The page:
World Roma festival begins in Prague
They call it the biggest Roma culture festival in the world, and it’s back in Prague for the 14th year. The Khamoro, or World Roma Festival, means nine days of some of the best gypsy bands from all corners of Europe, but also a wide array of cultural and sociological events all aimed at promoting unity and understanding.
“The Khamoro festival is not only about the music. We have a lot of accompanying programmes, there will be a fashion show by [Cuban fashion designer] Osmany Laffita and exhibitions on Wednesday and Thursday. But the main programme is the music. The most famous bands that have been invited this year are Kočani Orkestar from Macedonia and Urs Karpatz from France. The main aim of the festival is to bring Roma and non-Roma together more this week in the Czech Republic, because the situation in the Czech Republic is not normal, and we have been trying for ten years to build up relationships between Roma and non-Roma in the Czech Republic. And we think the best way to do that is through culture.”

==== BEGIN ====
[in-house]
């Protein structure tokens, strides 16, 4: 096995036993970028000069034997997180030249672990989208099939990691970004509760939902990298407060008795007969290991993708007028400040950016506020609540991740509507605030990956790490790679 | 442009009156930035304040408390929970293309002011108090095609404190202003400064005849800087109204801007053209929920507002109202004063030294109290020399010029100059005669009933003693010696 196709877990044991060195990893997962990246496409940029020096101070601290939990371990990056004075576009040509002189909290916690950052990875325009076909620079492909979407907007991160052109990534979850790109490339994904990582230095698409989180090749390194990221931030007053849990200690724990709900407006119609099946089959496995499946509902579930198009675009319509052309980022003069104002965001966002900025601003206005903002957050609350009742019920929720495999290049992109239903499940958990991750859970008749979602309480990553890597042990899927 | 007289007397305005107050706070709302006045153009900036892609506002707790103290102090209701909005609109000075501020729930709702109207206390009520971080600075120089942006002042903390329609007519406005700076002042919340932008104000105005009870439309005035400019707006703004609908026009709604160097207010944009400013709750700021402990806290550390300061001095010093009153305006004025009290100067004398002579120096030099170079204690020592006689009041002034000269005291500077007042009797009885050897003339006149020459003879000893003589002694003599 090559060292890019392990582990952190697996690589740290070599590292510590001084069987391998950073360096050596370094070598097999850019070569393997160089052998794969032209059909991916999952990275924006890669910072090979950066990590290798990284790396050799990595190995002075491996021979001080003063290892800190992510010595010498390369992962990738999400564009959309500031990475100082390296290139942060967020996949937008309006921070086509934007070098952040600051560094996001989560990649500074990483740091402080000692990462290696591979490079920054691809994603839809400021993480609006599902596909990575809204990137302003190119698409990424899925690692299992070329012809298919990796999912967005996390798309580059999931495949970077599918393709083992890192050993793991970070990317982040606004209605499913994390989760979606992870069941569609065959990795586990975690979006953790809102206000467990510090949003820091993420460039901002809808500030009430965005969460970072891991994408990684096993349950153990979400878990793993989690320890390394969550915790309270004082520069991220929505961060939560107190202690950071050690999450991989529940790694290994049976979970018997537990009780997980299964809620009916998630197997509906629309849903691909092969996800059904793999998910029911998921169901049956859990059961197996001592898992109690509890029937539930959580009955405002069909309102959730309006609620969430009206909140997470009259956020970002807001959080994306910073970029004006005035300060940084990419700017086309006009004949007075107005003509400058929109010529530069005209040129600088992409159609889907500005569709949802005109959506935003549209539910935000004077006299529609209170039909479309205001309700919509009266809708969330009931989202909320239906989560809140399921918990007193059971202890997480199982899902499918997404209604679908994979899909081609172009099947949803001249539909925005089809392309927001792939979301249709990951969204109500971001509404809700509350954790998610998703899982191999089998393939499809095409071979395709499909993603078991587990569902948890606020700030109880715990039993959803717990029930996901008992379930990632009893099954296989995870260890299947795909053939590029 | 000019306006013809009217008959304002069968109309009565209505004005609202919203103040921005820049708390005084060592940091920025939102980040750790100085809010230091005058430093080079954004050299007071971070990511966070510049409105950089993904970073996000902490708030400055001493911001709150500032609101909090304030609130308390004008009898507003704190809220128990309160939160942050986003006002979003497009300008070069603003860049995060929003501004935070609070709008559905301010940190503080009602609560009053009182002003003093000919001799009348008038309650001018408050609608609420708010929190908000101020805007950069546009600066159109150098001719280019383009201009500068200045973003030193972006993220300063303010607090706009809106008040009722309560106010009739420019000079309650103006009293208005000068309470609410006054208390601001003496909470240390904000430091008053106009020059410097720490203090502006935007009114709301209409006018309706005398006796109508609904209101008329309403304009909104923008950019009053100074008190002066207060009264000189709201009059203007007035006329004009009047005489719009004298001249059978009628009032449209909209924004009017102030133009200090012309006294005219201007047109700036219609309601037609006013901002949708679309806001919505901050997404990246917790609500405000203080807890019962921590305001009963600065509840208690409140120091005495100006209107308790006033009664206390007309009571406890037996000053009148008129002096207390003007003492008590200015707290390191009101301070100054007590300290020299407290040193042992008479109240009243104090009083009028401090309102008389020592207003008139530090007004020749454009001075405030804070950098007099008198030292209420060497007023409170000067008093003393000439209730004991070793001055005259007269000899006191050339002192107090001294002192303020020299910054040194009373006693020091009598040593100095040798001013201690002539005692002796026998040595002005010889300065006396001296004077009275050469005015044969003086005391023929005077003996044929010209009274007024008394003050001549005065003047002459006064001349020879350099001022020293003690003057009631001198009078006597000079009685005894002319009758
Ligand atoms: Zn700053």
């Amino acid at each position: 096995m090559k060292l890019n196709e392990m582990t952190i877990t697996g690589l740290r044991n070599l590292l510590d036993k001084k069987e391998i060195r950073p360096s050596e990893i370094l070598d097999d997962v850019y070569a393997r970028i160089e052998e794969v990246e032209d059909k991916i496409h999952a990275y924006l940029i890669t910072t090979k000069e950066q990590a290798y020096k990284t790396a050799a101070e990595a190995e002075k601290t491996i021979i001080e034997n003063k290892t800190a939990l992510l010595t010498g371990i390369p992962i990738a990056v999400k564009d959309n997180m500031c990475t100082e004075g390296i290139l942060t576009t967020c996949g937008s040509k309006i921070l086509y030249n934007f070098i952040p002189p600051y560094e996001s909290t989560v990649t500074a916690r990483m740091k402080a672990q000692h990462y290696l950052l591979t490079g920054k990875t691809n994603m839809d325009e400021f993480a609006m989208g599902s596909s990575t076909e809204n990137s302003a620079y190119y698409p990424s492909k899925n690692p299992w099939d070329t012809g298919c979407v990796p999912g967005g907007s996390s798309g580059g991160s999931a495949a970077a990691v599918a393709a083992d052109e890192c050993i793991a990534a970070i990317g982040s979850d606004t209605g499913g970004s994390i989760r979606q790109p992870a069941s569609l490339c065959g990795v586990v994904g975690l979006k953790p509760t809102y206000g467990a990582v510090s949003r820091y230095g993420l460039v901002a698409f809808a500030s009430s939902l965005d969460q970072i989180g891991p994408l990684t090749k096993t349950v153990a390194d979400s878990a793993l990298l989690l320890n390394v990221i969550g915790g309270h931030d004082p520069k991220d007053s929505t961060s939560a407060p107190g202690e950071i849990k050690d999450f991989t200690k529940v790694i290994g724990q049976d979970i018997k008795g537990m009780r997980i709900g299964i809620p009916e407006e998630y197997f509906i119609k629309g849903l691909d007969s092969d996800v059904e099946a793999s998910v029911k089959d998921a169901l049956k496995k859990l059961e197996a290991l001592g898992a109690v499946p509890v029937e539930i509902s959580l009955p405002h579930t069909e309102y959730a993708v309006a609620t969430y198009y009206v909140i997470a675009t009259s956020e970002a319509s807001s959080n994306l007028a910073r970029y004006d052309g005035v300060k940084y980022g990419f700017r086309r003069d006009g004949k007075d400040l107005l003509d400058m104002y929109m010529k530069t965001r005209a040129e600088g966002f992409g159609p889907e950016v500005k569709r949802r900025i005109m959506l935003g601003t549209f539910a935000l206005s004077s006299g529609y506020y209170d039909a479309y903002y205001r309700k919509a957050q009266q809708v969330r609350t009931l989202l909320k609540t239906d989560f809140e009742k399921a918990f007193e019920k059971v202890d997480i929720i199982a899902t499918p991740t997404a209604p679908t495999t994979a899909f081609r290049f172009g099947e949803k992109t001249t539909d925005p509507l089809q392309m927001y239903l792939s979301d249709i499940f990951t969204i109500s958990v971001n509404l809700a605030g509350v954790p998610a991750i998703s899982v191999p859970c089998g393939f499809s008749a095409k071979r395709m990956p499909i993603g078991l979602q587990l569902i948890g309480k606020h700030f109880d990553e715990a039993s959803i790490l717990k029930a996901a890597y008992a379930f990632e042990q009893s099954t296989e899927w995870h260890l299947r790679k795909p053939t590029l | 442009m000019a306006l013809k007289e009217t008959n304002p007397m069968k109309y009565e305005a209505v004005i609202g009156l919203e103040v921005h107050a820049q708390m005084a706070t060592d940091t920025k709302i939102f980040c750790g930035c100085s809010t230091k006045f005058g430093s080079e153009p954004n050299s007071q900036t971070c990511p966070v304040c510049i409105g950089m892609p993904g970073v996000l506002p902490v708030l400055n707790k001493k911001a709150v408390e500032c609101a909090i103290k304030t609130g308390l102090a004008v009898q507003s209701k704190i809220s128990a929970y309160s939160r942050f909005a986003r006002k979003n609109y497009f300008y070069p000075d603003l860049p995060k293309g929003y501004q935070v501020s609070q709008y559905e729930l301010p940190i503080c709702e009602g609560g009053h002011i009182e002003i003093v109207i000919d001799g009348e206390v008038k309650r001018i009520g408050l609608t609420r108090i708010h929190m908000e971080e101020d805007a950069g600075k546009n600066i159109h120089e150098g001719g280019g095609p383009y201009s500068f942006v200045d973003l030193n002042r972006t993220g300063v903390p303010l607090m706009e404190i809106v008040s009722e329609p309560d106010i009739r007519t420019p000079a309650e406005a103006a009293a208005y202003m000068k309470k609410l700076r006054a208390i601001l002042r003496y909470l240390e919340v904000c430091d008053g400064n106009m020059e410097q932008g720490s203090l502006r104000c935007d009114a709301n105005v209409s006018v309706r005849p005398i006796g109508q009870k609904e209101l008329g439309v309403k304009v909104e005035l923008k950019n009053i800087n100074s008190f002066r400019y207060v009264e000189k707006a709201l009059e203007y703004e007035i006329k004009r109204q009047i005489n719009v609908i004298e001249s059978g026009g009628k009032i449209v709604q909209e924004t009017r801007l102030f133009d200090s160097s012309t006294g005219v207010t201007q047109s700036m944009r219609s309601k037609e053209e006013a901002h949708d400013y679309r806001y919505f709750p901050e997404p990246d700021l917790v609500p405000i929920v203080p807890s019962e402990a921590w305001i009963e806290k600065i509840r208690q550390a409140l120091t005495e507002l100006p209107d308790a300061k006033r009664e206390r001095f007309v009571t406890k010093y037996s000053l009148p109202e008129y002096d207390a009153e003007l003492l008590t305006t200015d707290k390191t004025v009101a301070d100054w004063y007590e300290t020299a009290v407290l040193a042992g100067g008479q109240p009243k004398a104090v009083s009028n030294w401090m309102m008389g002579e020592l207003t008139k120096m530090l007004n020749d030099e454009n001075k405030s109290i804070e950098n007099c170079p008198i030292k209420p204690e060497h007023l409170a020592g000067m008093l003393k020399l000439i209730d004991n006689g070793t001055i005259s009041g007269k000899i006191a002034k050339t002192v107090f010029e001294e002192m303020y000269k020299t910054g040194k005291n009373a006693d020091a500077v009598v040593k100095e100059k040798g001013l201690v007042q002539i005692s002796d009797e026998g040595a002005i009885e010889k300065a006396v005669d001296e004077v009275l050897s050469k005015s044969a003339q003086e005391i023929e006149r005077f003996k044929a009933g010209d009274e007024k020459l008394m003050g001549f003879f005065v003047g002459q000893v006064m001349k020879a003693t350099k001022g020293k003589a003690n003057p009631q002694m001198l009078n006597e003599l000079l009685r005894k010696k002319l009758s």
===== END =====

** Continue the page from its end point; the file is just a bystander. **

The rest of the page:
“Having worked on the festival from the beginning, I can say there were a lot of Roma visitors at the festival the first year, and looking back on recent years there have been a lot of Roma visitors and non-Roma visitors. So I think we’ve made some progress, that we’ve brought some interesting ideas to the Czech Republic and shown that non-Roma and Roma can be together in one place.”
The festival is accompanied by a media campaign that highlights not only the festival itself but also Roma issues in general.
The programme includes a performance of the National Theatre called ‘My Neighbour, My Enemy’, about the co-existence of Czechs and Roma and composed from public documents and resources.
This year for the first time, Roma from around Europe will be able to take part in workshops in cultural management aimed at helping them organise cultural events elsewhere.
The musical programme wraps up with a gala concert Saturday evening in Prague’s SaSaZu club starring the band Nightwork and singer Martin Svátek